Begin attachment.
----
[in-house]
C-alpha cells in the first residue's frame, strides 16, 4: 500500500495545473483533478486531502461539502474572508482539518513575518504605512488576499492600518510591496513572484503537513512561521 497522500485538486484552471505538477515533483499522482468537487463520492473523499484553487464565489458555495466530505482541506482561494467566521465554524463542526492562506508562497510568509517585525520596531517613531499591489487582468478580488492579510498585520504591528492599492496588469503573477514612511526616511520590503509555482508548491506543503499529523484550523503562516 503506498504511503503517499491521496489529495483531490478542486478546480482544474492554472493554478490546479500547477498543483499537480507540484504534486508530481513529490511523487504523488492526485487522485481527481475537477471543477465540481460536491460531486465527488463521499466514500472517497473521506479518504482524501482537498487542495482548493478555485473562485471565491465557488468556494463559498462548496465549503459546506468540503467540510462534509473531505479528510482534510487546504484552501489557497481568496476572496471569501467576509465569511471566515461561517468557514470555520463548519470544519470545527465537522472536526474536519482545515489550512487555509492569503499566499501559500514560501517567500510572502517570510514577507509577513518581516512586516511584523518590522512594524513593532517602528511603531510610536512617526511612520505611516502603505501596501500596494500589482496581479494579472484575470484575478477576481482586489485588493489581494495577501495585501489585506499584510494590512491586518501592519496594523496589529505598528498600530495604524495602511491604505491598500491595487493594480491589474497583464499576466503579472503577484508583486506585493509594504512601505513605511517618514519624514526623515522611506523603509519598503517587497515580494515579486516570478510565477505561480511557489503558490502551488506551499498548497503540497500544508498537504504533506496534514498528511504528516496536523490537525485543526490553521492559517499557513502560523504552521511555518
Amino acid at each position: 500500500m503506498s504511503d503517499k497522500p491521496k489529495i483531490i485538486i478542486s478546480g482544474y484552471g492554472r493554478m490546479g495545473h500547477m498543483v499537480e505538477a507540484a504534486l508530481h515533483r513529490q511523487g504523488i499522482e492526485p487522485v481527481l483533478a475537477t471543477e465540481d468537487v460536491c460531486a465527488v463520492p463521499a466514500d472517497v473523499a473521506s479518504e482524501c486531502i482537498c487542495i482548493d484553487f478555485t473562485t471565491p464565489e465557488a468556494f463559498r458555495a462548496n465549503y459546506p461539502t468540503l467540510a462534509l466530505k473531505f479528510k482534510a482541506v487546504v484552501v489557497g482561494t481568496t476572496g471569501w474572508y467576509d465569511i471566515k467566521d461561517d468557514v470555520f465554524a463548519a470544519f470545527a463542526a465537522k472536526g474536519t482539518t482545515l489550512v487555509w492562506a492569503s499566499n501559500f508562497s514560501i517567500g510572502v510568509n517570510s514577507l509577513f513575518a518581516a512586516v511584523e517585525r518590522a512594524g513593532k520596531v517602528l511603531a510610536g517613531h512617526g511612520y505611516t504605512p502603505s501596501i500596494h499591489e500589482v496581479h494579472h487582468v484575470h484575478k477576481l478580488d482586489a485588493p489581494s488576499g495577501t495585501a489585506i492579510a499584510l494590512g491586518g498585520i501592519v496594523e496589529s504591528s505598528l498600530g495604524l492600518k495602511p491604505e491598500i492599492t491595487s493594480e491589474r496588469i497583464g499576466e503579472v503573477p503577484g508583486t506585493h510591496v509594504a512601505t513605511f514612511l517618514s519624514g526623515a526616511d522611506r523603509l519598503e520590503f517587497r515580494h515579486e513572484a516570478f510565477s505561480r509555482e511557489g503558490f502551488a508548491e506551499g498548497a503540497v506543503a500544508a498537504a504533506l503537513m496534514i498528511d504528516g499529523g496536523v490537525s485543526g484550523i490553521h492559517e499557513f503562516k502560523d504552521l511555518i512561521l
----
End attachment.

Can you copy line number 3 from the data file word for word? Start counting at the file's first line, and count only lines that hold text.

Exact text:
Amino acid at each position: 500500500m503506498s504511503d503517499k497522500p491521496k489529495i483531490i485538486i478542486s478546480g482544474y484552471g492554472r493554478m490546479g495545473h500547477m498543483v499537480e505538477a507540484a504534486l508530481h515533483r513529490q511523487g504523488i499522482e492526485p487522485v481527481l483533478a475537477t471543477e465540481d468537487v460536491c460531486a465527488v463520492p463521499a466514500d472517497v473523499a473521506s479518504e482524501c486531502i482537498c487542495i482548493d484553487f478555485t473562485t471565491p464565489e465557488a468556494f463559498r458555495a462548496n465549503y459546506p461539502t468540503l467540510a462534509l466530505k473531505f479528510k482534510a482541506v487546504v484552501v489557497g482561494t481568496t476572496g471569501w474572508y467576509d465569511i471566515k467566521d461561517d468557514v470555520f465554524a463548519a470544519f470545527a463542526a465537522k472536526g474536519t482539518t482545515l489550512v487555509w492562506a492569503s499566499n501559500f508562497s514560501i517567500g510572502v510568509n517570510s514577507l509577513f513575518a518581516a512586516v511584523e517585525r518590522a512594524g513593532k520596531v517602528l511603531a510610536g517613531h512617526g511612520y505611516t504605512p502603505s501596501i500596494h499591489e500589482v496581479h494579472h487582468v484575470h484575478k477576481l478580488d482586489a485588493p489581494s488576499g495577501t495585501a489585506i492579510a499584510l494590512g491586518g498585520i501592519v496594523e496589529s504591528s505598528l498600530g495604524l492600518k495602511p491604505e491598500i492599492t491595487s493594480e491589474r496588469i497583464g499576466e503579472v503573477p503577484g508583486t506585493h510591496v509594504a512601505t513605511f514612511l517618514s519624514g526623515a526616511d522611506r523603509l519598503e520590503f517587497r515580494h515579486e513572484a516570478f510565477s505561480r509555482e511557489g503558490f502551488a508548491e506551499g498548497a503540497v506543503a500544508a498537504a504533506l503537513m496534514i498528511d504528516g499529523g496536523v490537525s485543526g484550523i490553521h492559517e499557513f503562516k502560523d504552521l511555518i512561521l